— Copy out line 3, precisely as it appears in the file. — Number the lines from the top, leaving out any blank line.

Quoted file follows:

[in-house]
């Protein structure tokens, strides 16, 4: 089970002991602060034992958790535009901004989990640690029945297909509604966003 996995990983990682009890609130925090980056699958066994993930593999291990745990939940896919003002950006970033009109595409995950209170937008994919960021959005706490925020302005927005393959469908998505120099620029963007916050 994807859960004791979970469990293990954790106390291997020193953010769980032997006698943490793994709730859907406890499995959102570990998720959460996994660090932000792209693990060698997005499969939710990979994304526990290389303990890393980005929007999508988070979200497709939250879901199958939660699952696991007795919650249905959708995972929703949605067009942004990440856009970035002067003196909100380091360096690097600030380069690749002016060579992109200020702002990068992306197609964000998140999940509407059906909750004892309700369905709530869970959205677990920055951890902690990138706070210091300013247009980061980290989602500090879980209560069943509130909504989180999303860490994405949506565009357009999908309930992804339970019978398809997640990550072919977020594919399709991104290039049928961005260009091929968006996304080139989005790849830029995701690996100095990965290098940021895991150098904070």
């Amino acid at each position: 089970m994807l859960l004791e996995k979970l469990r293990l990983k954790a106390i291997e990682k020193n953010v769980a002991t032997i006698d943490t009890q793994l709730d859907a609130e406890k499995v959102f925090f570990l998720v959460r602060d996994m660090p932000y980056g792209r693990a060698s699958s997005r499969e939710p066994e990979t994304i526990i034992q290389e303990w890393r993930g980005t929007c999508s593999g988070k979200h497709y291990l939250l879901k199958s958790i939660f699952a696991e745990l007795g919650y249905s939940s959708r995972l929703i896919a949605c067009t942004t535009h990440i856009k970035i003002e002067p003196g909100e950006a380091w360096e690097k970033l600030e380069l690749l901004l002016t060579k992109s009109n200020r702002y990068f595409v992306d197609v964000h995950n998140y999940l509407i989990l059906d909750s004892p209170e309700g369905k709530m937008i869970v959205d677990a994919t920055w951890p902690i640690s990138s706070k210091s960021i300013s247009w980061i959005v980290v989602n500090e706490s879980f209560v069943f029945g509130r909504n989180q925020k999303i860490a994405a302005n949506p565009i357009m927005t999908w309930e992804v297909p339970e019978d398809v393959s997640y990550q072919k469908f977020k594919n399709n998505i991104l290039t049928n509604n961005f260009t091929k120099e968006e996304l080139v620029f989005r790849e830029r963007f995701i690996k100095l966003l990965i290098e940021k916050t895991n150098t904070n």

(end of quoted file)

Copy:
């Amino acid at each position: 089970m994807l859960l004791e996995k979970l469990r293990l990983k954790a106390i291997e990682k020193n953010v769980a002991t032997i006698d943490t009890q793994l709730d859907a609130e406890k499995v959102f925090f570990l998720v959460r602060d996994m660090p932000y980056g792209r693990a060698s699958s997005r499969e939710p066994e990979t994304i526990i034992q290389e303990w890393r993930g980005t929007c999508s593999g988070k979200h497709y291990l939250l879901k199958s958790i939660f699952a696991e745990l007795g919650y249905s939940s959708r995972l929703i896919a949605c067009t942004t535009h990440i856009k970035i003002e002067p003196g909100e950006a380091w360096e690097k970033l600030e380069l690749l901004l002016t060579k992109s009109n200020r702002y990068f595409v992306d197609v964000h995950n998140y999940l509407i989990l059906d909750s004892p209170e309700g369905k709530m937008i869970v959205d677990a994919t920055w951890p902690i640690s990138s706070k210091s960021i300013s247009w980061i959005v980290v989602n500090e706490s879980f209560v069943f029945g509130r909504n989180q925020k999303i860490a994405a302005n949506p565009i357009m927005t999908w309930e992804v297909p339970e019978d398809v393959s997640y990550q072919k469908f977020k594919n399709n998505i991104l290039t049928n509604n961005f260009t091929k120099e968006e996304l080139v620029f989005r790849e830029r963007f995701i690996k100095l966003l990965i290098e940021k916050t895991n150098t904070n």